VATICAN CITY — A media firestorm arose in Spain after a transsexual woman, who considers herself a man, asked to be the godfather of her nephew — leading a diocese’s bishop to turn to the Vatican for an answer.
After writing to the Vatican’s Congregation for the Doctrine of the Faith about the issue earlier this month, Bishop Rafael Zornoza Boy of Cádiz and Ceuta was told that since transsexual persons are not consistently living Church teaching, its “impossible” for them to fulfill their duties as a godparent.
The bishop wrote the letter after Alex Salinas, 21 years old and born biologically female, had requested to be the godfather of her nephew.
In its response, the congregation — which is charged with safeguarding Catholic teaching — said that it is “impossible to allow” a person with transsexual behavior to be a baptismal godmother or godfather.
In a Sept. 1 statement, the bishop said he turned to the Vatican due to “confusion among some of the faithful” and “the complexity and media attention garnered by this issue,” as well as the pastoral implications the decision has.
In the Vatican’s full response — which the bishop provided in his statement — the congregation explained that transsexual behavior “reveals in a public way an attitude opposite to the moral imperative of solving the problem of sexual identity according to the truth of one’s own sexuality.”
“Therefore it is evident that this person does not possess the requirement of leading a life, according to the faith and in the position of godfather, and is therefore unable to be admitted to the position of godfather or godmother,” it said, referring to Canon 874 §3 in the Code of Canon Law.
However, the congregation stressed that there is “no discrimination toward [Alex], but only the recognition of an objective lack of the requirements, which by their nature are necessary to assume the ecclesial responsibility of being a godfather.”
In his statement, Bishop Zornoza points out that the role of godparents in the sacrament of baptism is assumed “before God and his Church and, in relation to the baptized, the duty of cooperating with the parents in [the child’s] Christian formation, seeking to lead a life consistent with baptismal faith and faithfully fulfilling the inherent obligations.”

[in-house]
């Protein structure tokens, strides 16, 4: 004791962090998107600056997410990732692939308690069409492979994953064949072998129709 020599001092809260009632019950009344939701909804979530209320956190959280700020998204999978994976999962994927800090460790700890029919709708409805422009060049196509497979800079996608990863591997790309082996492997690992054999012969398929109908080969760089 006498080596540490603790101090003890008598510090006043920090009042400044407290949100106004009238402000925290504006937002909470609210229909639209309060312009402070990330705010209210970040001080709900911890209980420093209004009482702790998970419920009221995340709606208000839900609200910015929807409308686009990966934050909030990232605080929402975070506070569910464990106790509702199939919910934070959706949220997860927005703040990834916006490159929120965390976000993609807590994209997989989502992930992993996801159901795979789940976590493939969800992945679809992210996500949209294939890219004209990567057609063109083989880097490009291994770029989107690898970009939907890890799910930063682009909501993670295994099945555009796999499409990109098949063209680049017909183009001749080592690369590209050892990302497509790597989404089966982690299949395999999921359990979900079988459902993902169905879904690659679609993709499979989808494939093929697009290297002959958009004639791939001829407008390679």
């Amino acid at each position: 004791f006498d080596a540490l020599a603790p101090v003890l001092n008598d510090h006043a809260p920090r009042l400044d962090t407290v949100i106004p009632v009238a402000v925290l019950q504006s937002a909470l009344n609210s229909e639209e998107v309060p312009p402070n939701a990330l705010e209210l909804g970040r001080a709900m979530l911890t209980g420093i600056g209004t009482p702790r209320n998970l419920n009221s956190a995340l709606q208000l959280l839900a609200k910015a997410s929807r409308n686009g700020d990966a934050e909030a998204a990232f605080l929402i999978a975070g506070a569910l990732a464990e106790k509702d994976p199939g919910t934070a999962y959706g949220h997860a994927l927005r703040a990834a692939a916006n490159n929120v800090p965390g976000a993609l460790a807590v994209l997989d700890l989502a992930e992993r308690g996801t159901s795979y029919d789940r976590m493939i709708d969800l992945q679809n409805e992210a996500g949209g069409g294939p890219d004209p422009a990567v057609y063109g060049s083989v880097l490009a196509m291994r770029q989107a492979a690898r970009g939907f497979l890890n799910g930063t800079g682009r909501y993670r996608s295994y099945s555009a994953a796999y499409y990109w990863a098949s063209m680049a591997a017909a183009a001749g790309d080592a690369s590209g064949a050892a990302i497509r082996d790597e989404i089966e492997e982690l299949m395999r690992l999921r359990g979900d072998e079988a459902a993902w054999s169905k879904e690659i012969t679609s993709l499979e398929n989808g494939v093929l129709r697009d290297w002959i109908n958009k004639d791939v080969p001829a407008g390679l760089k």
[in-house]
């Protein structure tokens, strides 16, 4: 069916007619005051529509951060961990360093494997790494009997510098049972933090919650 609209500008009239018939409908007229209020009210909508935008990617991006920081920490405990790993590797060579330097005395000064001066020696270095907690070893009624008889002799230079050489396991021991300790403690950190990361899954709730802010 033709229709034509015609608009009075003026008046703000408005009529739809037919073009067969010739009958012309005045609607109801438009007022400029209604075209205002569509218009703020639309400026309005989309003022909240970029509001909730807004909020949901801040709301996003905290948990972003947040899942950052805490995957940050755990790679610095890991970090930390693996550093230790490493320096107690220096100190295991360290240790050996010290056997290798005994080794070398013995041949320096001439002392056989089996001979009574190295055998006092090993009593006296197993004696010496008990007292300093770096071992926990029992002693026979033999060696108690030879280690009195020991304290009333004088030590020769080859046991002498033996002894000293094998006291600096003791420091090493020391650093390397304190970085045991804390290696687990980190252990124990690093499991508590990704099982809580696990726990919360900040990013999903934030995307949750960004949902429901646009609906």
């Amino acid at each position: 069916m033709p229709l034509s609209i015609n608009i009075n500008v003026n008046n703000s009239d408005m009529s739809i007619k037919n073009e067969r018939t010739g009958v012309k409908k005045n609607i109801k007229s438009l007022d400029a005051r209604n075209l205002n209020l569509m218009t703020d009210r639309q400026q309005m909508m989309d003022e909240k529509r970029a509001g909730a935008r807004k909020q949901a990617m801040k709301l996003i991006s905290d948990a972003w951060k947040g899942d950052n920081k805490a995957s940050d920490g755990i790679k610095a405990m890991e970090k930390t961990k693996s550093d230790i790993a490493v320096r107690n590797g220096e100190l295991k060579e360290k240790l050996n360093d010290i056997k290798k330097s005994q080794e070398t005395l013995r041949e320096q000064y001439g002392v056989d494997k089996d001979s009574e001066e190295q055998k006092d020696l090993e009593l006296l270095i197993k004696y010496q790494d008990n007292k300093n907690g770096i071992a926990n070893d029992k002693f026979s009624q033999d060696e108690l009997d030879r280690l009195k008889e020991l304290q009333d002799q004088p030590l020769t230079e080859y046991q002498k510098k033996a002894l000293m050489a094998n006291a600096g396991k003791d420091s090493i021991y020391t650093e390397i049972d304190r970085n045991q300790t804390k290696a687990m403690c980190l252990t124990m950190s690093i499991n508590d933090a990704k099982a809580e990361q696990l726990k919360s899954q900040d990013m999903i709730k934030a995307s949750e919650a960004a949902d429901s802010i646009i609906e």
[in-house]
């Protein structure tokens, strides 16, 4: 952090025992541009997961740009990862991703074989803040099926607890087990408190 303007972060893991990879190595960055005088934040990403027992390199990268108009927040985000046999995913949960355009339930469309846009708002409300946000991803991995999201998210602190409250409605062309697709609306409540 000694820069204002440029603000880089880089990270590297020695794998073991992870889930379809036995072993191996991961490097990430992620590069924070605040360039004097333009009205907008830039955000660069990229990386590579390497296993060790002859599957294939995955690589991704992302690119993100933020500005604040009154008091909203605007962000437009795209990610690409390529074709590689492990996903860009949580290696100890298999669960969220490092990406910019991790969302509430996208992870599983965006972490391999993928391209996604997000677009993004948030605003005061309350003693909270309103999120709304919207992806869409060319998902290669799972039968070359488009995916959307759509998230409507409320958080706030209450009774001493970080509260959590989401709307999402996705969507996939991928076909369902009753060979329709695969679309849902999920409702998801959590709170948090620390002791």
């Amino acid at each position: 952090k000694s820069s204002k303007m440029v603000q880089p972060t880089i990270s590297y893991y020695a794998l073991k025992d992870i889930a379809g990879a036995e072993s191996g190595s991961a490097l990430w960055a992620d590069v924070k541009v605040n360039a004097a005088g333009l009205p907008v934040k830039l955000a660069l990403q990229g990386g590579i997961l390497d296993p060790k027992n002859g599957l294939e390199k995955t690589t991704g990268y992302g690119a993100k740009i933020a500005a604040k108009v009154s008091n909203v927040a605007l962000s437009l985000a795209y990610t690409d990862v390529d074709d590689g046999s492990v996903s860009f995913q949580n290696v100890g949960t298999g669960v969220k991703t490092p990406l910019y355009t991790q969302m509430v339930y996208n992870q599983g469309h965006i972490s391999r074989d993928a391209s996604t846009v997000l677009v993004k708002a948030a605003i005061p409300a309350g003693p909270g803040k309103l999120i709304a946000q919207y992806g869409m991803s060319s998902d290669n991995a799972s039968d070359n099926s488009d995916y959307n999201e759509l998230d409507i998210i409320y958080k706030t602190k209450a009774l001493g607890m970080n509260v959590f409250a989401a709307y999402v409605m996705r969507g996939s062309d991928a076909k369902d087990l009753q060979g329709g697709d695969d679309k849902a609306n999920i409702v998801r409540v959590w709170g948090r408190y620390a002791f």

Godparents must be “firm believers, able and ready to help the newly baptized — child or adult — on the road of Christian life,” the statement continues, referring to Paragraph 1255 of the Catechism of the Catholic Church.
The bishop also suggested that if candidates meeting the requirements to be a godparent are not found, the baptism can still be celebrated in the same form, since the figure of godparents is not necessary in this sacrament.
Bishop Zorzona recalled Pope Francis’ words in his environment encyclical Laudato Si, in which the Pope said that “valuing one’s own body in its femininity or masculinity is necessary if I am going to be able to recognize myself in an encounter with someone who is different.”
“In this way, we can joyfully accept the specific gifts of another man or woman, the work of God the Creator and find mutual enrichment,” the Pope said, adding that “it is not a healthy attitude which would seek to cancel out sexual difference because it no longer knows how to confront it.”
At the close of his statement, Bishop Zorzona emphasized that “the Church welcomes all persons with charity, desiring to help each one in their situation with tender mercy, but without denying the truth she preaches, which is offered to everyone as a path of faith to be freely accepted.”